More Than a Month

More Than a Month

“How many teens need to commit suicide before people start realizing that phrases like ‘kill yourself’ will never be okay?” -Anonymous

September honors those passed due to suicide and raises awareness about how to prevent it from happening. People who make the impulsive decision to kill themselves are usually depressed and hopeless. Oftentimes, they’re crying out for help and don’t know how else to get it.

On an average day, one person ends their life every 17 minutes. Yearly, suicide takes the lives of about one million people. Specifically among young people, suicide is the THIRD most common cause of death (CBP).

There are many ways young people can get involved to prevent suicide. On September 10th, multiple students wrote, “love” on their wrists or wore yellow to show support for anyone who has thoughts of attempting or has taken their own life.

It’s important to know the common warning signs of someone who could be feeling suicidal: depression, feelings of hopelessness, impulsiveness, extreme anxiety, agitation, risky behavior, withdrawal from others, giving away treasured belongings, loss of interest in activities that were once enjoyed, or abuse of alcohol, drugs, or other substances.

You can always ACT to prevent suicide. A: ask the question – “Are you thinking of taking your life?” C: Care – “Listen with compassion and voice your concern,” T: Take action – “Seek professional help.”

Students around BLHS might not know everything they think there is to know about their peers. One student is deciding to share her student solely to help others struggling. Although she is speaking out, she would like to remain anonymous.

“Throughout middle school, I struggled with anxiety and depression. Going into high school, everything started to get better. I finished up with therapy and was feeling better than ever. However, that didn’t last long. Towards the end of the year and going into the summer, I was relapsing with my depression. Against my will, my mom forced me back into counseling and I was put on more meds than necessary. Day by day, everything would get worse. Even though I had a couple of distant friends, I felt so incredibly alone.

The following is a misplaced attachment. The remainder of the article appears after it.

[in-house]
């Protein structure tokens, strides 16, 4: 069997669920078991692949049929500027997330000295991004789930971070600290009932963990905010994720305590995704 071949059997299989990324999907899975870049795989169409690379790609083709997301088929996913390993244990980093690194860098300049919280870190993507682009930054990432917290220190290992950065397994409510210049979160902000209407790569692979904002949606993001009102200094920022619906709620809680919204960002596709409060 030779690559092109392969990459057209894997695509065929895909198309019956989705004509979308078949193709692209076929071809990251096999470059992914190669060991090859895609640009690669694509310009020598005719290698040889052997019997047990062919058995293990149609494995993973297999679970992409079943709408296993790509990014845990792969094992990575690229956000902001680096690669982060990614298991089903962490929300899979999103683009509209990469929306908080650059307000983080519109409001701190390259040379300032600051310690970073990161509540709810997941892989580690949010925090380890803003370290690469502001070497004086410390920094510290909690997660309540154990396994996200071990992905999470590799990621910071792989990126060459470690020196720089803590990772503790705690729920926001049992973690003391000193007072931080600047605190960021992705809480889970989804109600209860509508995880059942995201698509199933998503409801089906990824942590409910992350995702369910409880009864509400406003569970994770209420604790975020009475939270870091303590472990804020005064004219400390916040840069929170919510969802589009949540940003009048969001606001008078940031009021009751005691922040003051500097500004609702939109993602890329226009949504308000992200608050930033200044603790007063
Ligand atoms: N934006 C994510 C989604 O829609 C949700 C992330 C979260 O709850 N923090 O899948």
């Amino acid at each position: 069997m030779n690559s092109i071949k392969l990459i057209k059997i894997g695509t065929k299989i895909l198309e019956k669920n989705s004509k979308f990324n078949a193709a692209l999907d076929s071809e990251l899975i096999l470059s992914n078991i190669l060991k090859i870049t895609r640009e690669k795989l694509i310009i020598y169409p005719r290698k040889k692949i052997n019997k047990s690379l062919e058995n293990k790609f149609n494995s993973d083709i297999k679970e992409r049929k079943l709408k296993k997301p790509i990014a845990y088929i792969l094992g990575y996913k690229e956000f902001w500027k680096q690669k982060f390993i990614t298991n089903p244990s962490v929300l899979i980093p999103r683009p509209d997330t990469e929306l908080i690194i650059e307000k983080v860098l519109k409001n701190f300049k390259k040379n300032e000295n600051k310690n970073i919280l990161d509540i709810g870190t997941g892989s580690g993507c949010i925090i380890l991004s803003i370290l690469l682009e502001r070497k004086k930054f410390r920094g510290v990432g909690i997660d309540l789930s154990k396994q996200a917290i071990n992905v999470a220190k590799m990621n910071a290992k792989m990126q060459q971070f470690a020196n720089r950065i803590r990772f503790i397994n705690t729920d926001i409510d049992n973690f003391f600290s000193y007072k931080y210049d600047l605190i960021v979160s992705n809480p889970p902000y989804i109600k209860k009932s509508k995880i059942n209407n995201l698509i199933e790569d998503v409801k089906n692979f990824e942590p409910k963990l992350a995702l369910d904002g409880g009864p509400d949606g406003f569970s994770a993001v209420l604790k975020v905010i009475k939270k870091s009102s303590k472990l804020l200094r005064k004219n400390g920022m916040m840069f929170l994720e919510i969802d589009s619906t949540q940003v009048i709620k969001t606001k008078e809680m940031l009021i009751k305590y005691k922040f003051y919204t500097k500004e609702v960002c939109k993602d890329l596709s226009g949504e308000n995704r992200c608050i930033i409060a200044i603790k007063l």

“Checking up on them every once in awhile is good. You could end up saving a life.””

— Anonymous BLHS Student

The only time things were okay happened to be when I managed to get a couple of hours of sleep. Feeling worthless, hopeless and empty…I tried to take my life by swallowing a bunch of pills. The next thing I remember is waking up in a hospital hooked up to a bunch of tubes. After figuring out why I was there, I didn’t know what to think. Was this a sign I needed to keep fighting? Yes, it was. After being an in-patient and talking to people in the hospital my age fighting the same battle, I had something I lacked for the longest time: hope.”

She continued, “Looking back now, I cannot believe I let myself break. Of course I still have my bad days today, but never so bad that I want to be taken off of this earth. Although I was responsible for what happened, I wish someone would’ve reached out to me in response to my silent cries of help. My advice for anyone is to always be there for your friends. Even if you think everything is okay, it might not be. Checking up on them every once in awhile is good. You could end up saving a life.”

“Lastly, to anyone going through a difficult time; I promise you, it will get better,” the student said.

A suicidal person may not ask for help, but that doesn’t mean that help isn’t wanted. Most people who commit suicide don’t want to die; they just want to stop hurting. Suicide prevention starts with recognizing the warning signs and taking them seriously.

Crisis Call Center
800-273-8255 or text ANSWER to 839863
Twenty-four hours a day, seven days a week

Depression and Bipolar Support
800-273-TALK (8255)
Twenty-four hours a day, seven days a week

National Hopeline Network
800-SUICIDE (784-2433)
800-442-HOPE (4673)
Twenty-four hours a day, seven days a week

Suicide Prevention Services Depression Hotline
Twenty-four hours a day, seven days a week

Thursday’s Child National Youth Advocacy Hotline
800-USA-KIDS (800-872-5437)
Twenty-four hours a day, seven days a week

Your Life Iowa: Bullying Support and Suicide Prevention
(855) 581-8111 (24/7) or text TALK to 85511 (4–8 PM every day)
Chat is available Mondays–Thursdays from 7:30 PM–12:00 AM
Online Emotional Support
Hours Vary – Approx 12hrs daily / 7 days